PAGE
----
One of the main reasons high-yield savings account interest rates have been in free fall this year is because the Federal Reserve has cut its benchmark interest rate to near zero in response to the coronavirus pandemic.
Low rates help stimulate some parts of the economy by making it more attractive for people to borrow money. This is good news for, say, those paying off credit card debt (interest rates on these products are high but lower than they were at the beginning of the year) or personal loans with variable interest rates.
But banks also base their savings account and CD rates on the Federal Reserve's rates. So when the Fed cuts rates, so do banks. If banks are earning less on their loans (credit card debt, mortgages) to borrowers, then they will pay out less to savers to continue making some money.
Another reason, according to Ken Tumin, founder of DepositAccounts.com, which tracks interest rates on financial accounts, is because banks have "been flush with deposits" over the past few months as many people have been saving more during the pandemic. Between January and June of this year, a record $2 trillion in cash had been deposited into U.S. banks, according to FDIC. Banks therefore have less incentive to offer higher yields to attract more deposits.
"The last six months has been kind of the perfect storm for deposits, for savers," Tumin tells CNBC Make It, noting that many people have been spending less in quarantine, and some households may have banked their $1,200 stimulus checks from the government. "You have plenty of deposits, why offer the high rates? A lot of banks see it that way."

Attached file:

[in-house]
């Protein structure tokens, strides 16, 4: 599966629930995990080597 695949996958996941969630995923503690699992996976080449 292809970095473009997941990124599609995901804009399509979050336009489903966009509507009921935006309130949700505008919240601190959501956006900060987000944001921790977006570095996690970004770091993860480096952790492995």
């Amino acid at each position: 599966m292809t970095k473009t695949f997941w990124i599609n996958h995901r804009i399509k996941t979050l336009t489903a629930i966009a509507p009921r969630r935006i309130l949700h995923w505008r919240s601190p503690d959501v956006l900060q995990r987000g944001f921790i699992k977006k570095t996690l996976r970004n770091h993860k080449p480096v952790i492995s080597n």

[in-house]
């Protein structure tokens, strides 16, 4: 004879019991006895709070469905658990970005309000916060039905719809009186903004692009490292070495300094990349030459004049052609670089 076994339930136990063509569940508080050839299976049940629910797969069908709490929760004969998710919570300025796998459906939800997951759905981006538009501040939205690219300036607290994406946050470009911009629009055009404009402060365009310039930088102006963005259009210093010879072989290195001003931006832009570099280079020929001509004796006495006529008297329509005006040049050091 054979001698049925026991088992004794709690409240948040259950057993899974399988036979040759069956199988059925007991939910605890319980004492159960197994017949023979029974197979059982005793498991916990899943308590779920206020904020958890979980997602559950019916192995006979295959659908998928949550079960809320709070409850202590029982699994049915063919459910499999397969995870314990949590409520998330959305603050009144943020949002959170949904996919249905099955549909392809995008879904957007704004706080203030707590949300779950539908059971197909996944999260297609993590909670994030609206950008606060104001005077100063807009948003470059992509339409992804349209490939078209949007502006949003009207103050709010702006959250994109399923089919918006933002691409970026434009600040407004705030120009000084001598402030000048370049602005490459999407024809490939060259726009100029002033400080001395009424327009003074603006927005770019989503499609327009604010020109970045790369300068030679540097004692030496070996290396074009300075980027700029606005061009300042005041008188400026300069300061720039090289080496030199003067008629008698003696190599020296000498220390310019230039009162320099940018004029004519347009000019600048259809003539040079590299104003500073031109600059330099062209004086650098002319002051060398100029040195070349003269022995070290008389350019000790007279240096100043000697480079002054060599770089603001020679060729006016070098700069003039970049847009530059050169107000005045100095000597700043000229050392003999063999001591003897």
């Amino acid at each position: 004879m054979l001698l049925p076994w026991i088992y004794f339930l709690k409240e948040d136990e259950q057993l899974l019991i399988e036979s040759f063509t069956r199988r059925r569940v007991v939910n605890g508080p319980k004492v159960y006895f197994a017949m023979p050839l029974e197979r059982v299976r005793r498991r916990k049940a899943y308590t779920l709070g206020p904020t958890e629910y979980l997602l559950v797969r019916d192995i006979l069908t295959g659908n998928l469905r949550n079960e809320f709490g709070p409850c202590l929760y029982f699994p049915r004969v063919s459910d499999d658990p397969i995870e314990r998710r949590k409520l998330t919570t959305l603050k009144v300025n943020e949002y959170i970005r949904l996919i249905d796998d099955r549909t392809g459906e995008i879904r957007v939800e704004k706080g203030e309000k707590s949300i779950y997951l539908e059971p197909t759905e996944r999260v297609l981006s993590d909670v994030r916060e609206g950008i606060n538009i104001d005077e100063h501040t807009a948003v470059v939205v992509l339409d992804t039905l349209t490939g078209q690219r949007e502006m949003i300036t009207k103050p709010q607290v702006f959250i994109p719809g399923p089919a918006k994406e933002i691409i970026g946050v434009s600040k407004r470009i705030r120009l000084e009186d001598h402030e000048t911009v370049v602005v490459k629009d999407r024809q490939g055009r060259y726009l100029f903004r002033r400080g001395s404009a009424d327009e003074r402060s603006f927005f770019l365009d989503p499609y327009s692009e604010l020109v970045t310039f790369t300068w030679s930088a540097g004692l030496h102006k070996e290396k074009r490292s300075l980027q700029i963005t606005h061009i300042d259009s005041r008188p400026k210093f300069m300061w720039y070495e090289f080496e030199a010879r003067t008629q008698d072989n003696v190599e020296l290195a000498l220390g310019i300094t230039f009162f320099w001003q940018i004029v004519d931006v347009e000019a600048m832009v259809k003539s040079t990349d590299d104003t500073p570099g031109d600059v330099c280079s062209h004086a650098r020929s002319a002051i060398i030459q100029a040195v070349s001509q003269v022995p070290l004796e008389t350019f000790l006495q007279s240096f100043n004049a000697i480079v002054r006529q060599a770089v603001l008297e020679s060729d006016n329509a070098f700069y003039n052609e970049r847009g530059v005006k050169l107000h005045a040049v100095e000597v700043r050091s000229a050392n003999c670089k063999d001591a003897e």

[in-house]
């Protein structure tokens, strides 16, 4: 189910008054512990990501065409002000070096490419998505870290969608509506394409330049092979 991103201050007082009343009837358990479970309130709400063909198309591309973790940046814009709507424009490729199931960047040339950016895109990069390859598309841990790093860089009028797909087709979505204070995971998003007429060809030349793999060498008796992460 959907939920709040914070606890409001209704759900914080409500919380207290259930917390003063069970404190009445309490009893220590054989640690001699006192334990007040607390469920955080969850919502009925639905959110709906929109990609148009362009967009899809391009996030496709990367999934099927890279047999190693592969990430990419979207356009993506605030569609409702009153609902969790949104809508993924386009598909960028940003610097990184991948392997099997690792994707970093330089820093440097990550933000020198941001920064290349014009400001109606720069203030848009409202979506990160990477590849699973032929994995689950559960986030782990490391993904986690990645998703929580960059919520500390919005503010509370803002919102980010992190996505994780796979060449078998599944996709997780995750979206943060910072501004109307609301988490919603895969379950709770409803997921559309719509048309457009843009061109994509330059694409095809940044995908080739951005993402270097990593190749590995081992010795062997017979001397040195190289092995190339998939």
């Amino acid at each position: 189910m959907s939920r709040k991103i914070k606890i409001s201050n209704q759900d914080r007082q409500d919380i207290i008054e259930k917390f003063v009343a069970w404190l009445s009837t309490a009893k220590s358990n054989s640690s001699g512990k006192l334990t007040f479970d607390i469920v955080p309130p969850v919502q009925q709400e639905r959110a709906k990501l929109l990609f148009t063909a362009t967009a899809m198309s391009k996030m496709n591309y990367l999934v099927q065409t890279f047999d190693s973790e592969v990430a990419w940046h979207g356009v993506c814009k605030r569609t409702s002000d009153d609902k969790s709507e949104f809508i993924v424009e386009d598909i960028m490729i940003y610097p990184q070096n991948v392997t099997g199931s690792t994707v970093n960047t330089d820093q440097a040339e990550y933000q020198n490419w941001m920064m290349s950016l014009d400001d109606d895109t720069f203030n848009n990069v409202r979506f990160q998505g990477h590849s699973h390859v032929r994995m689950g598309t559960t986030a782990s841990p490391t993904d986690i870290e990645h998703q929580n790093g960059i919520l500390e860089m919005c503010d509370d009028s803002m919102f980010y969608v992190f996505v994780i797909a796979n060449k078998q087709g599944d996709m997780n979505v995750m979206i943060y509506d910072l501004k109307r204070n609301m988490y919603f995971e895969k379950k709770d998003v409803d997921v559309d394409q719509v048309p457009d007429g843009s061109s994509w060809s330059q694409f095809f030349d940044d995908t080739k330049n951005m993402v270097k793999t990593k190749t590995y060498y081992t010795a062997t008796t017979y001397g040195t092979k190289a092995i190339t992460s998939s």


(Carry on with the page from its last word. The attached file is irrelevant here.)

That's understandably disappointing for people who are saving. One appeal of high-yield savings accounts is that savers wouldn't lose ground to inflation on their emergency savings. Now, it's potentially less appealing to sock away more money with APYs from 0.6% to 0.8% on these accounts, compared to the 2% APY that some were offering just over a year ago.
With that in mind, Tumin recommends looking for no-penalty CDs, which offer fixed rates for a set term, typically between six months and a year. While their rates won't be much higher than a high-yield savings account's, they also won't decrease during the term. Meanwhile, it's possible that rates on high-yield accounts will sink further.
"The downside is that the [overall] rates have been falling, and you can't really get a better rate," says Tumin. But given CD rates are locked in, "it could still be a good deal if rates keep going down" on savings accounts. And you won't be dinged for withdrawing money early, should you need to, which makes them doubly attractive (just make sure that what you are signing up for is, in fact, a no-penalty CD).
There are also reward checking accounts at online banks, some of which offer rates of 2% and above. Just do your research first: Many require account holders to complete a certain number of debit card transactions each month to receive the higher rate, and many have maximum balance caps of $10,000 to $25,000 before a lower interest rate is applied.
Still, high-yield savings accounts are still a great option for savers: They are FDIC insured, and spending the money is a bit harder than spending money from a checking account. Plus, the rates on these accounts are still significantly higher than the national average savings rate, which is 0.05%, according to FDIC.
And once the economy improves, rates will go back up. Falling rates are disappointing, but they are only temporary.